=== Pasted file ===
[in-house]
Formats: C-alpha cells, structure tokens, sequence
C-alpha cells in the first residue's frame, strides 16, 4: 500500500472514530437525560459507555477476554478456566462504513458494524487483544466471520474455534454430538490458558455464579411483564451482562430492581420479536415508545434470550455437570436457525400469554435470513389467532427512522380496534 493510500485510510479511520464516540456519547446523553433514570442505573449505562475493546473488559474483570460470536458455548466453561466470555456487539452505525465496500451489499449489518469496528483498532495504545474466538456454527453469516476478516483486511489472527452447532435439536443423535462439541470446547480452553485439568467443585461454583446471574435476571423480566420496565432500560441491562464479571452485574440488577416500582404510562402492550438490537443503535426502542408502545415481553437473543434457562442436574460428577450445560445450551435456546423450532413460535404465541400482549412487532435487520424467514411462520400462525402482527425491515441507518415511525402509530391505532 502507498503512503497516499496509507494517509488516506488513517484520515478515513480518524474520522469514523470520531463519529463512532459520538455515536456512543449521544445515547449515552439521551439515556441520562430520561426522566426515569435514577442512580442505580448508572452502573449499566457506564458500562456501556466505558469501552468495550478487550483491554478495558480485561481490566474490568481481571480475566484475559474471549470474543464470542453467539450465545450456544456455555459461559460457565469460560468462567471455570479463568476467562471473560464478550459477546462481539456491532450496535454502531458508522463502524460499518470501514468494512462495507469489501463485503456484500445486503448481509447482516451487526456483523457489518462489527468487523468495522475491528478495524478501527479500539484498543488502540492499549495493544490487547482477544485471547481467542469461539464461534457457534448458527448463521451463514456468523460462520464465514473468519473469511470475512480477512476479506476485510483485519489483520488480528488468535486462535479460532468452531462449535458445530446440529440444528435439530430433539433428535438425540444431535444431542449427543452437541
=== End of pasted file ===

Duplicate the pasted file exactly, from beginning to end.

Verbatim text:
[in-house]
Formats: C-alpha cells, structure tokens, sequence
C-alpha cells in the first residue's frame, strides 16, 4: 500500500472514530437525560459507555477476554478456566462504513458494524487483544466471520474455534454430538490458558455464579411483564451482562430492581420479536415508545434470550455437570436457525400469554435470513389467532427512522380496534 493510500485510510479511520464516540456519547446523553433514570442505573449505562475493546473488559474483570460470536458455548466453561466470555456487539452505525465496500451489499449489518469496528483498532495504545474466538456454527453469516476478516483486511489472527452447532435439536443423535462439541470446547480452553485439568467443585461454583446471574435476571423480566420496565432500560441491562464479571452485574440488577416500582404510562402492550438490537443503535426502542408502545415481553437473543434457562442436574460428577450445560445450551435456546423450532413460535404465541400482549412487532435487520424467514411462520400462525402482527425491515441507518415511525402509530391505532 502507498503512503497516499496509507494517509488516506488513517484520515478515513480518524474520522469514523470520531463519529463512532459520538455515536456512543449521544445515547449515552439521551439515556441520562430520561426522566426515569435514577442512580442505580448508572452502573449499566457506564458500562456501556466505558469501552468495550478487550483491554478495558480485561481490566474490568481481571480475566484475559474471549470474543464470542453467539450465545450456544456455555459461559460457565469460560468462567471455570479463568476467562471473560464478550459477546462481539456491532450496535454502531458508522463502524460499518470501514468494512462495507469489501463485503456484500445486503448481509447482516451487526456483523457489518462489527468487523468495522475491528478495524478501527479500539484498543488502540492499549495493544490487547482477544485471547481467542469461539464461534457457534448458527448463521451463514456468523460462520464465514473468519473469511470475512480477512476479506476485510483485519489483520488480528488468535486462535479460532468452531462449535458445530446440529440444528435439530430433539433428535438425540444431535444431542449427543452437541